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Nev. Governor Faces Long Odds to Block Yucca Nuclear Dump

Profile: Guinn, fighting his biggest battle, says the key issue is safety. No alternative exists, Energy chief tells a House panel.


LAS VEGAS — For all the arcane debate surrounding the use of Yucca Mountain as the nation's nuclear waste repository, Gov. Kenny Guinn says the argument should be all about the children.

"We owe it to our children and their children to demand that the government follow the law and guarantee that a dump site in Nevada won't become a health hazard," said Guinn, who is fighting the biggest battle of his political career.

Last week, the Republican governor vetoed President Bush's selection of Yucca Mountain, 90 miles northwest of Las Vegas, as a $60-billion burial ground for spent nuclear fuel rods. On Thursday, Energy Secretary Spencer Abraham told a committee of the House, which is widely expected to support the administration, that there is no alternative to Yucca Mountain.

To block the project, Guinn needs about 15 more votes in the Senate. He knows the odds are against him, but Guinn grew up as an underdog and forged a successful career that belied his childhood.

The man who would become a teacher, a school superintendent, a university president and governor, with child welfare issues consistently topping his agenda, is the son of illiterate fruit pickers who migrated from Arkansas to the small Central California town of Exeter.

Like his parents, he picked grapes, plums and peaches in the fields on the slopes of the Sierra Nevada. "Kids like me--Arkies and Okies--were told we wouldn't be going to college, so we should take auto mechanics and agriculture classes," Guinn said. "And I said, wait a minute, I am going to go to college."

His career moved swiftly, from a teacher in Visalia, Calif., to a long-range planner for Las Vegas' school district. Within five years, he was the district superintendent. "I wanted to end up in a position where I could help children," said Guinn, who is married and has two grown sons. "Education is how children overcome adversity."

Guinn left the district and plied his financial and management skills as the head of a bank and a gas utility company. While chairman of Southwest Gas Co., he agreed to serve a year as interim president of the University of Nevada at Las Vegas, which was polarized by a debate over athletic versus academic priorities. Guinn, by now a wealthy businessman, kept $1 of his salary and donated the rest to scholarships.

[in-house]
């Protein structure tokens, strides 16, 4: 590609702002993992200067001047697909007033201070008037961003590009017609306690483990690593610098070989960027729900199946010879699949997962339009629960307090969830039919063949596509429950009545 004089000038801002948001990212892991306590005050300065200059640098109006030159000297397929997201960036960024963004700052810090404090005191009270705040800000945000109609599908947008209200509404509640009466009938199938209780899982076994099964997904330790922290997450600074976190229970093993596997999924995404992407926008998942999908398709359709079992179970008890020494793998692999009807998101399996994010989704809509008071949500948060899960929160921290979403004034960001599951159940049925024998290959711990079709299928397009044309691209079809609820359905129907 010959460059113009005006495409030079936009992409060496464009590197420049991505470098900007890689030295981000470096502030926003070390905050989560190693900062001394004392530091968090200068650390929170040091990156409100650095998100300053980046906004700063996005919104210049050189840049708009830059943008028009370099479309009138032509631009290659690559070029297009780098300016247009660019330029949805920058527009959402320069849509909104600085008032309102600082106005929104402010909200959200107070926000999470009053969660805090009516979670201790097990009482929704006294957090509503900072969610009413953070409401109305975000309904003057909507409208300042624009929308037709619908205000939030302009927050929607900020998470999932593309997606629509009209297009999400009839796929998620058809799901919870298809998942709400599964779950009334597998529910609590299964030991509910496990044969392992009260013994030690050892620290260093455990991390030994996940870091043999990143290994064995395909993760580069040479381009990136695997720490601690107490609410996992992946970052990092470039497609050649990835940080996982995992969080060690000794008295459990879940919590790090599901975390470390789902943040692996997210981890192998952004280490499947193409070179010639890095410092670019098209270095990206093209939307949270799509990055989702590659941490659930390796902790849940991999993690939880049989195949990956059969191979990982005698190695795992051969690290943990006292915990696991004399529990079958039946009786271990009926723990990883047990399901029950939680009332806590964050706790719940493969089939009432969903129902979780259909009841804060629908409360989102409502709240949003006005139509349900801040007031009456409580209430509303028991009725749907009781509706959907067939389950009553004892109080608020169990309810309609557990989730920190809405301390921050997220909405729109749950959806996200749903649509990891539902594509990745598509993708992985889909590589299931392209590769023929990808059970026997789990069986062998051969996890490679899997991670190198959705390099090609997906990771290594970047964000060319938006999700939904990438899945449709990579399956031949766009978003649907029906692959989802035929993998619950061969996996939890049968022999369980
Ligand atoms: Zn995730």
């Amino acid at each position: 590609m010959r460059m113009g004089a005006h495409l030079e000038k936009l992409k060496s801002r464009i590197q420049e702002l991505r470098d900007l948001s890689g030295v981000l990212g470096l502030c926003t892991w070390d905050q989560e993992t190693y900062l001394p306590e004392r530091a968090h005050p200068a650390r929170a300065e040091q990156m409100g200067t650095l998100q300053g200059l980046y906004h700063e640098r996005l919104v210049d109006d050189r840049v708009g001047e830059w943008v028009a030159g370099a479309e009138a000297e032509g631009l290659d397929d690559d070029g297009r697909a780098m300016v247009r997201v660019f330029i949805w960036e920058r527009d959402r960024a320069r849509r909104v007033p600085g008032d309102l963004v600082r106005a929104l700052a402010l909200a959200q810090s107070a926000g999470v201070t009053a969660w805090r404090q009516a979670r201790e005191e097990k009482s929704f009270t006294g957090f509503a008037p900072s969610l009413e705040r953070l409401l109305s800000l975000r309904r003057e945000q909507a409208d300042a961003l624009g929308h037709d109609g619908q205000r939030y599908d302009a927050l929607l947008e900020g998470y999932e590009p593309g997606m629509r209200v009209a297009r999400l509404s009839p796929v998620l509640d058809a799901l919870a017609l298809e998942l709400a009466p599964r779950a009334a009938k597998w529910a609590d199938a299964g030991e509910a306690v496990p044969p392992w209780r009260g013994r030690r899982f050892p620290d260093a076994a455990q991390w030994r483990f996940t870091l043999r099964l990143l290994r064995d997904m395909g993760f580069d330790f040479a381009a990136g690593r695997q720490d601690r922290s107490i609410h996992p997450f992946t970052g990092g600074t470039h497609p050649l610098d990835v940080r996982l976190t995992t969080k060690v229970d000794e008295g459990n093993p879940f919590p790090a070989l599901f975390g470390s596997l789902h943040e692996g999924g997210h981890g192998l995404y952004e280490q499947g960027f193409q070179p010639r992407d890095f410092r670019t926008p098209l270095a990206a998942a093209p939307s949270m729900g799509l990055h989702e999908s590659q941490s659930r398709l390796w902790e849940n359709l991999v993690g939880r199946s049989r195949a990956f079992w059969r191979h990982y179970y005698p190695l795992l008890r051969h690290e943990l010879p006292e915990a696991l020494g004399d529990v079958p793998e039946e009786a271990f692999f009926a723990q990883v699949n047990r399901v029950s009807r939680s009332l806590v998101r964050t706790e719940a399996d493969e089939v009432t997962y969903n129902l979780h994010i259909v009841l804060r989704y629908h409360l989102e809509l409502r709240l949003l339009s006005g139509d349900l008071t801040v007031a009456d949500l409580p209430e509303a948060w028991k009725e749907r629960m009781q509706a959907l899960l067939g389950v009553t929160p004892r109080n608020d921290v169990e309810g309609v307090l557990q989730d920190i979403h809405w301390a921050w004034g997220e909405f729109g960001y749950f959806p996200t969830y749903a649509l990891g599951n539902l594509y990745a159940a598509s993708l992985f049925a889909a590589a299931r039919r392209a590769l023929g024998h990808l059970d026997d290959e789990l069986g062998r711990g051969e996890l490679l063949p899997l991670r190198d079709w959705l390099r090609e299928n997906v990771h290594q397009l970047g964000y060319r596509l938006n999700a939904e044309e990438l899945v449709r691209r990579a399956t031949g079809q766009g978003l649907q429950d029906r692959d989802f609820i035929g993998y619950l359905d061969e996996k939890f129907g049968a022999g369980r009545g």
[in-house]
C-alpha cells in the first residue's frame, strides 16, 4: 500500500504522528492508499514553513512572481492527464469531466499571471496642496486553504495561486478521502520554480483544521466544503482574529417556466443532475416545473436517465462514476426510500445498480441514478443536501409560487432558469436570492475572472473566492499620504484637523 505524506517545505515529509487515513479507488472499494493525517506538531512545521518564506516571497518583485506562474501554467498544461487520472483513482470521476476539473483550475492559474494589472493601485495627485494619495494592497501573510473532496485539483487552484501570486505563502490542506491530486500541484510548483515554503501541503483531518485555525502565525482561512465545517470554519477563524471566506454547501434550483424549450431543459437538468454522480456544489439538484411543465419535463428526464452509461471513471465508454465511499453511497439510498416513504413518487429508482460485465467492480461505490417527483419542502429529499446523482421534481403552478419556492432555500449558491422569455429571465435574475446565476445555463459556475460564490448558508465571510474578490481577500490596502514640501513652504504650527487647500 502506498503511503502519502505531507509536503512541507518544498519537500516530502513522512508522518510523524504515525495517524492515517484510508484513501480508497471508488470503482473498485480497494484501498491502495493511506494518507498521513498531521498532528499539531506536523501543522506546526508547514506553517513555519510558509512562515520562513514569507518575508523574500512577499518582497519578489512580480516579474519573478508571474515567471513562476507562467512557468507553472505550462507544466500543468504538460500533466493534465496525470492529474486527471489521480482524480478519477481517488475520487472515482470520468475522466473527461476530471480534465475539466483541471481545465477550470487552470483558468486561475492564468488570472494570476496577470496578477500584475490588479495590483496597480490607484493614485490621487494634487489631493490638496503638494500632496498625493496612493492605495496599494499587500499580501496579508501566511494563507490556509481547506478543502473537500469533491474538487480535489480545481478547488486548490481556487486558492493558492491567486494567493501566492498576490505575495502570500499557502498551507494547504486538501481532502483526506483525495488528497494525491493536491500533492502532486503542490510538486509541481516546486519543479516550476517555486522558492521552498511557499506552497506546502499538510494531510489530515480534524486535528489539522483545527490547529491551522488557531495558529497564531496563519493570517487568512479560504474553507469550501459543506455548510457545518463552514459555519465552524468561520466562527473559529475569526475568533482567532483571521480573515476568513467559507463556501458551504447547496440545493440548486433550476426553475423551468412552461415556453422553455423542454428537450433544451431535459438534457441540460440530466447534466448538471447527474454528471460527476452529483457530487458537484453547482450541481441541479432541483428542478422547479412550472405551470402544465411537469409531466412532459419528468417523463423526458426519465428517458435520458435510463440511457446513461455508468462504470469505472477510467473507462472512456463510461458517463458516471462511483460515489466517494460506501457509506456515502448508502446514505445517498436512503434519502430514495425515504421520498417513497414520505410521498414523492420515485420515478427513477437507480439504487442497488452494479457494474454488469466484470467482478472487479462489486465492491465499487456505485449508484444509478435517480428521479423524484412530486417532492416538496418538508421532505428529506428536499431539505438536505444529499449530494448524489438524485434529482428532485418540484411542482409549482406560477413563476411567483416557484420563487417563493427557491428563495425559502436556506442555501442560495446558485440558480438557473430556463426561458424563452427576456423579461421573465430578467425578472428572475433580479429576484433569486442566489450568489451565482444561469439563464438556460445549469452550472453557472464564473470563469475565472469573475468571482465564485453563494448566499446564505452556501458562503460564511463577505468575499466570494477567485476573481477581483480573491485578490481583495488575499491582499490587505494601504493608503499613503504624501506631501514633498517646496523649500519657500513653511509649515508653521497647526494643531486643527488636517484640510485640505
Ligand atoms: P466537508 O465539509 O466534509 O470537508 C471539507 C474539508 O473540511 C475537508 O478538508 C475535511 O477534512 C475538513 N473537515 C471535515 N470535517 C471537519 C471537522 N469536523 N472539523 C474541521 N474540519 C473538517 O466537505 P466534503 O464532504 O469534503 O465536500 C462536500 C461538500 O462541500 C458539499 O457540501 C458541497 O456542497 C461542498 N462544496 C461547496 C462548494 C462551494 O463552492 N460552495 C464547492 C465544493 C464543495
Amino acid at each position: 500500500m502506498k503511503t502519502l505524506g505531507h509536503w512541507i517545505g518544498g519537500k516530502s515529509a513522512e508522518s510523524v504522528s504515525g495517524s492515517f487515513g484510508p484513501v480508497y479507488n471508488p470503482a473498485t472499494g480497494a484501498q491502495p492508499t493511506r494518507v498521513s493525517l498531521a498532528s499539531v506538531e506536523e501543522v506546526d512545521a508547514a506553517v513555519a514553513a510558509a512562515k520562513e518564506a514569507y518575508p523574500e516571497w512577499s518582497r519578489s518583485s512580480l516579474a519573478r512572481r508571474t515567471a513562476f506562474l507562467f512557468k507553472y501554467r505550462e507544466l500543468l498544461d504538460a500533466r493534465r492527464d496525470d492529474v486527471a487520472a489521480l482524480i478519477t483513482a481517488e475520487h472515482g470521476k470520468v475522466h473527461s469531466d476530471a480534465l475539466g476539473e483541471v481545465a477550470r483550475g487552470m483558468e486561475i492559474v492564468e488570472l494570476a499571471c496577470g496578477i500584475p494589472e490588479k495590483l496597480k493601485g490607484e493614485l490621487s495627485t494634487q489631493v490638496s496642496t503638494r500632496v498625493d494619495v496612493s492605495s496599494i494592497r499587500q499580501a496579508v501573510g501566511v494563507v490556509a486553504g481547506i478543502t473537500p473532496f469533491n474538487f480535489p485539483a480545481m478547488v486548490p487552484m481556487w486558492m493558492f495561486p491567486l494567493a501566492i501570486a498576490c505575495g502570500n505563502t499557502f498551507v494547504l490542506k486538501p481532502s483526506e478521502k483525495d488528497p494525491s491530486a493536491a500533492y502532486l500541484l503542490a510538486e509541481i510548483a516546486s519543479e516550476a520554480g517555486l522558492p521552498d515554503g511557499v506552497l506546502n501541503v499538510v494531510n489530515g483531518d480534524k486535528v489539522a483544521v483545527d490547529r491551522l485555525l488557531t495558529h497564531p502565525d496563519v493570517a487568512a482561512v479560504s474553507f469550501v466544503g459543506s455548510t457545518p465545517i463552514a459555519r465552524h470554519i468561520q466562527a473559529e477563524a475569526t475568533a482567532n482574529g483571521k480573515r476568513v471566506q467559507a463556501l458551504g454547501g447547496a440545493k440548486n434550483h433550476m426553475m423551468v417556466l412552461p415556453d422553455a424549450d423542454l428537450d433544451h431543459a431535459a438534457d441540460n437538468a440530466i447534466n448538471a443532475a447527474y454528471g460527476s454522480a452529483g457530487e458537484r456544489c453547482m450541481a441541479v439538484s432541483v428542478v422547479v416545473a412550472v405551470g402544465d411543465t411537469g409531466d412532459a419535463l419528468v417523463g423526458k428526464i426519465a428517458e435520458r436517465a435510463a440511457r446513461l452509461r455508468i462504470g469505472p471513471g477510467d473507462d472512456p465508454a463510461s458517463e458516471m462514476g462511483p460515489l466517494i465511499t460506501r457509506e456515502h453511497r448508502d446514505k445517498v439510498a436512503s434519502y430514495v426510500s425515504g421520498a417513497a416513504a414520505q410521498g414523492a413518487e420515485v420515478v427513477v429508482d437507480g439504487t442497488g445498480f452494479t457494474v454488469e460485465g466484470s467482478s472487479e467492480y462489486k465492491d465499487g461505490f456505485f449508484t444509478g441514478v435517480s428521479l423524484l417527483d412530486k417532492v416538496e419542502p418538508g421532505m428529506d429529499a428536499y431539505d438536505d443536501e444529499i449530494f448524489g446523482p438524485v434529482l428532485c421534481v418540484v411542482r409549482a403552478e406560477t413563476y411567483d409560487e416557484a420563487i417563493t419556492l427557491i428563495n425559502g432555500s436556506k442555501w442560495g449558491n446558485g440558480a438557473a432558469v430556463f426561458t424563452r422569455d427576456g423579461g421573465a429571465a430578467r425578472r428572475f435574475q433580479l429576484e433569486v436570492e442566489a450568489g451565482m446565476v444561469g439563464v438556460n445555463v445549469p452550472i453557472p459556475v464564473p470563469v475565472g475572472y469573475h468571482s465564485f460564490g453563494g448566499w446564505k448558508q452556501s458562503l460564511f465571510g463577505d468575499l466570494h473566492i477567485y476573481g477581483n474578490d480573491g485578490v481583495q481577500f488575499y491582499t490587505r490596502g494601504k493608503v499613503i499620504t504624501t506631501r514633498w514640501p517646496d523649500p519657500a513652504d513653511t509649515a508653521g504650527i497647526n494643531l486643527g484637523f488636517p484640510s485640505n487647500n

As governor, Guinn expanded the state's Medicaid system to provide health benefits to 25,500 children, compared with the 1,700 children served previously, and he earmarked proceeds from the state's tobacco settlement to fund college scholarships.

Best known for its casinos and sex trade, Nevada is the fastest growing state in the country. From 1990 to 2001, its population has grown by 72.5%, to 2.1 million, including many young families with school-age children seeking jobs and affordable places to live.

A political novice, Guinn was promoted by the local political machinery as an ideal gubernatorial candidate because of his civic involvement. He amassed the biggest campaign war chest in the state's history, and in 1998 easily defeated then-Las Vegas Mayor Jan Jones to become Nevada's first Republican governor in 16 years.

"Everywhere I've been . . . I've set priorities and implemented long-range planning," said Guinn, 65. "I felt I still had a lot to give and the right background. What I'm doing now isn't that different from what I've done all my life."

Said Dina Titus, who heads the state Senate's Democratic caucus, "It's hard to be critical of Kenny because everything he does is so middle-of-the-road. He hasn't made any big mistakes. In his heart, he wants to always do the right thing. He should have been a Democrat."

A former topless dancer and an attorney who lost election as a justice of the peace are the only ones challenging Guinn's plans to occupy the governor's mansion for another four years.

Jones says she will vote for Guinn but chides him for not aggressively pursuing state tax reform. Nevada does not tax personal or business income, and the state is facing a significant budget deficit.

"He has spent an inordinate amount of time researching and educating himself on potential budget deficits, yet has been somewhat restricted by his political handlers in taking a strong leadership role, which I think he would enjoy," Jones said.

Instead, Guinn convened a committee of civic and business leaders to explore new state revenue sources. Where others say Guinn was playing it politically safe by dodging new-tax issues during his first term, Guinn said he would rather launch tax legislation formed by consensus than propose his own. "I don't think a governor has the right to say I think I know what's best for you," he said.

But these days, he's telling his president to walk away from Yucca Mountain.

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